I've long had an inner pain associated with especially poignant beauty.
I've not heard anybody else talk or write about it, I think, so it's interesting to find this in L.M. Montgomery's book Anne's House Of Dreams:
Silence and twilight fell over the garden. Far away the sea was lapping gently and monotonously on the bar. The wind of evening in the poplars sounded like some sad, weird, old rune— some broken dream of old memories. A slender shapely young aspen rose up before them against the fine maize and emerald and paling rose of the western sky, which brought out every leaf and twig in dark, tremulous, elfin loveliness. "Isn't that beautiful?" said Owen, pointing to it ... "It's so beautiful that it hurts me," said Anne softly. "Perfect things like that always did hurt me— I remember I called it 'the queer ache' when I was a child. What is the reason that pain like this seems inseparable from perfection? Is it the pain of finality— when we realise that there can be nothing beyond but retrogression?" "Perhaps," said Owen dreamily, "it is the prisoned infinite in us calling out to its kindred infinite as expressed in that visible perfection."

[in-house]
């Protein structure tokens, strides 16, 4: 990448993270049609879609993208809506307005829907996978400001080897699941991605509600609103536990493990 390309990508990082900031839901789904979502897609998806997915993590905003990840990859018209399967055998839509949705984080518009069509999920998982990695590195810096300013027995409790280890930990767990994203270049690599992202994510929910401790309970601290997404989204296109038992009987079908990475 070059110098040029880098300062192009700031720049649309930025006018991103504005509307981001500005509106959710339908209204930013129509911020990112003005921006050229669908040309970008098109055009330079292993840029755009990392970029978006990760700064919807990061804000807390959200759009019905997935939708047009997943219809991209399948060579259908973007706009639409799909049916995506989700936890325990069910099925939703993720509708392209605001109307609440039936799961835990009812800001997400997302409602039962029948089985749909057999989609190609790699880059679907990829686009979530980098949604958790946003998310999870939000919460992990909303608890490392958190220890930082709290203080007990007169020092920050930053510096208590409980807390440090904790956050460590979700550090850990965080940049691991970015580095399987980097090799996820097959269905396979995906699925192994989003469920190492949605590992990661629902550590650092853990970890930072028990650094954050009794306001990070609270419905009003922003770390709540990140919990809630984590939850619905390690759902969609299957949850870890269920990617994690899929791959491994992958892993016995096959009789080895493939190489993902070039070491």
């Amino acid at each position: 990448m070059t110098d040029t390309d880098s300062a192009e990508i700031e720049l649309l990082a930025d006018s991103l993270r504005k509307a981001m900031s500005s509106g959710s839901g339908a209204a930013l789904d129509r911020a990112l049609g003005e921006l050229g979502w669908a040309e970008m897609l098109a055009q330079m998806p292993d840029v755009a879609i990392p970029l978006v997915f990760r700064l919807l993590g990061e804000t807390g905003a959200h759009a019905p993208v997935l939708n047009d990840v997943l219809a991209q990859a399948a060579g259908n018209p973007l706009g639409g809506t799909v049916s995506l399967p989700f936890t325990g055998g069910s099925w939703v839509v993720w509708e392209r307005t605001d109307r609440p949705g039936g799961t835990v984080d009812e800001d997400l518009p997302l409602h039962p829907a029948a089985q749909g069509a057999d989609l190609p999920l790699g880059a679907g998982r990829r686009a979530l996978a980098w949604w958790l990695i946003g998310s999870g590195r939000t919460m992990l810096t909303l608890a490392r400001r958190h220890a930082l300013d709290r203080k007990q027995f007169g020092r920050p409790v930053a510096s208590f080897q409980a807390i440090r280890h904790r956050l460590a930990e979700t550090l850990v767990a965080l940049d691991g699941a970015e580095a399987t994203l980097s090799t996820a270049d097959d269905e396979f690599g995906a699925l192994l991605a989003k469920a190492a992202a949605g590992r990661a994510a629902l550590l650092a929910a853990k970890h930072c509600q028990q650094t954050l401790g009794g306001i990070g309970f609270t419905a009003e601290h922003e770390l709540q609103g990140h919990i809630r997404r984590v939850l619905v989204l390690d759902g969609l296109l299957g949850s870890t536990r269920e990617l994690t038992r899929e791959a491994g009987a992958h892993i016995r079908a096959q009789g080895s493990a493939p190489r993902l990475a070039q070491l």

Apart from my belief that the separation is an illusion (and it fits: how can you possibly separate two parts of infinity? If they are both infinite, they'll both be the same. A limited Infinity is of course no infinity.), I think this is just as it is. Beauty connects us to the Infinite, God, Source, but because it's just a tiny connection and we long with all our soul for the full connection which we believe we don't have, it hurts.
Here is a sole, young aspen tree. (It looks like a white birch to me, I don't know the difference.) Author unknown.